I would always use it. I've got too many friends who have lost their bikes to theft. In one case, the thief took the bike right outside the window the owner was watching from, hopped on the bike and rode away. The owner gave chase on foot and almost caught the guy but could not keep up when they hit a downhill. I use a 6' cable with a combo lock and a lightweight 4' one with an inline barrel lock and lock to a tree or picnic bench, etc.
Thanks so far. but I had in mind a bike shop, so a recommended one would be most helpful. Well accustomed with air travel with a cycle so no problem there.There are a ton of bike shops in San Diego and I'd probably just google it and pick one close to the airport or maybe close to my hotel if staying in one. A google search for "san diego bike shops" returns dozens, several of which are within a mile of the airport.
I'm not sure I'd want to use an Amtrak box to ship a bike on a plane. I've used the Amtrak boxes when I travel by train but knowing how they pack a plane I'd be afraid they would load the box in such a way that the wheels could be tweaked (bent). If I were traveling by plane I'd want a regular box like you can get at any bike shop. San Diego has a pretty good trolley system that should have stops that are reasonably close to a bike shop. You should be able to have them box it up. If it isn't rush hour you should be able to take it on the trolley back to your starting point. You may have to take a cab to the airport as I don't think they have a line that goes to the airport yet.Airline policies are vague enough that I try not to push it with a bigger than necessary box. I figure that the smaller the box the less chance there will be a problem checking it.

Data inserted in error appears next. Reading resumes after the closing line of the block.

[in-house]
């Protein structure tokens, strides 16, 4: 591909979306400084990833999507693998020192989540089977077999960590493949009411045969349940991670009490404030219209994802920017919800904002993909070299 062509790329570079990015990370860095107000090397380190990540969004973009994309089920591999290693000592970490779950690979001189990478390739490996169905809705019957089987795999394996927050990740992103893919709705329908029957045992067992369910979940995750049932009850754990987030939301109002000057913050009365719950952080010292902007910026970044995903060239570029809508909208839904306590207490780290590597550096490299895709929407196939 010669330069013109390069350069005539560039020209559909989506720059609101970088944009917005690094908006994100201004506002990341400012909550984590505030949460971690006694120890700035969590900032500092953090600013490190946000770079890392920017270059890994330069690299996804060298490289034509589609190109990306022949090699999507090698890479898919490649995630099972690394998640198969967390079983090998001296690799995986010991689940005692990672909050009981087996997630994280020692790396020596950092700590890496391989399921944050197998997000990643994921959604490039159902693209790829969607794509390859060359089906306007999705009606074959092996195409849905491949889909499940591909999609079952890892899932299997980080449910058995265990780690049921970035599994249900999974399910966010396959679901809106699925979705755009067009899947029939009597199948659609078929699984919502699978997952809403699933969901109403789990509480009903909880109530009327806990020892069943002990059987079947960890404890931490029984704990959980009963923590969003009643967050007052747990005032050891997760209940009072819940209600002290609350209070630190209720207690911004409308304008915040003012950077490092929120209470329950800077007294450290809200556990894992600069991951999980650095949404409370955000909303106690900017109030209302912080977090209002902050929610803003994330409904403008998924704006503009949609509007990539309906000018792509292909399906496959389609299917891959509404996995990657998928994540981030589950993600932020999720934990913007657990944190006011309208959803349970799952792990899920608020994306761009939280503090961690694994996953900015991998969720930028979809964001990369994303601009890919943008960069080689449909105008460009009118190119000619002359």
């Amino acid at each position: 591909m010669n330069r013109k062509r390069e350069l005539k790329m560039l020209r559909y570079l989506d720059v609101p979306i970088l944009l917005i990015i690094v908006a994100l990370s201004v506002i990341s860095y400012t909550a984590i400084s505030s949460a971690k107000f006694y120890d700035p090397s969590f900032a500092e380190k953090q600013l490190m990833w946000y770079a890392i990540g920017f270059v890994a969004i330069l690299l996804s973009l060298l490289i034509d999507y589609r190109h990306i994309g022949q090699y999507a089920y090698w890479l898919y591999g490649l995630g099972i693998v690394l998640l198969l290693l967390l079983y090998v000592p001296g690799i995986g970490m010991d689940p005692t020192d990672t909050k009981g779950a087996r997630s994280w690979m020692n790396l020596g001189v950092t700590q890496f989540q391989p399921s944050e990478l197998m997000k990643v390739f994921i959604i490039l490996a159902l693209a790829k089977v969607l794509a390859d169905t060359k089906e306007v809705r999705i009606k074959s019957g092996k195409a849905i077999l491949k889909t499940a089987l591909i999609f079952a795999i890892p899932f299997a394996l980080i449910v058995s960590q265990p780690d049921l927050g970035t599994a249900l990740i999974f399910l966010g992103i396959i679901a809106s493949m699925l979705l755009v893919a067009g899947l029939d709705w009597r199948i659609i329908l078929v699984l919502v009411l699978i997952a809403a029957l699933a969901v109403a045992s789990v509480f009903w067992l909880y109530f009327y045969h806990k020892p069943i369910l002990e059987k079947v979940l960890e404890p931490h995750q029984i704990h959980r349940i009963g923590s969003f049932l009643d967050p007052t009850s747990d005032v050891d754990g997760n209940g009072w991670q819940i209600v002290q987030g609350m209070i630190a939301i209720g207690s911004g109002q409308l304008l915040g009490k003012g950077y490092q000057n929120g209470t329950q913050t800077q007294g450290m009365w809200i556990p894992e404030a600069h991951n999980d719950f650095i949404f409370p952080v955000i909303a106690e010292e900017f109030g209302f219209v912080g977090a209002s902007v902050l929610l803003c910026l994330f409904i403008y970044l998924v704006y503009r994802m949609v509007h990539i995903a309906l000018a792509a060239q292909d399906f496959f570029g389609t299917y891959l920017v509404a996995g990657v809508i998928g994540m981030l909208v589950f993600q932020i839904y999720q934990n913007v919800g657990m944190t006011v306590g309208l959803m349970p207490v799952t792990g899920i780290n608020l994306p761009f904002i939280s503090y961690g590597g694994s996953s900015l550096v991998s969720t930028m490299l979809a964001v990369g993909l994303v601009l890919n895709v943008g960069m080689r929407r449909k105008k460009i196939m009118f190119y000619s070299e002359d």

Despite many years of riding and touring and putting up with a sore neck finally figured it out. I've tried all sorts of adjustments to the bike but it has just dawned on me that my glasses slip down slightly or just block out my upward field of vision causing me to lift my head slightly higher than is natural and I think that this is the cause.I do two different things.
However, I don't seem to be able to come up with a solution, does anyone else have this problem, maybe like me you don't even realise it, and what have you done?
I feel that gear for bike touring has to be durable enough to take a good whack. You never know when you will take a fall or hit something. So I use a conventional fuel bottle for my opened alcohol bottle. I feel pretty confident that foil on the top of the HEET bottle provides thet needed seal. I am less confident about the HEET bottle once you peel the foil off.The Heet bottle is actually my first choice as a fuel bottle. It is light, the right size, has a long thin neck for easy pouring, and I have never had a problem with leaking. I own a few different "real" fuel bottles and actually prefer the Heet bottles over any of them.
As for fuel bottles, alcohol is supposed to be corrosive to aluminum. Trangia makes a nice plastic fuel bottle. Others make an epoxy lined aluminum fuel bottle. MSR fuel bottles are not lined. I have an 11 ounce MSR fuel bottle that I sometimes use. I no longer use it for white gas, and I check the bottle for corrosion. You will have to decide what standard you want to follow. I wrap my windscreen around the fuel bottle.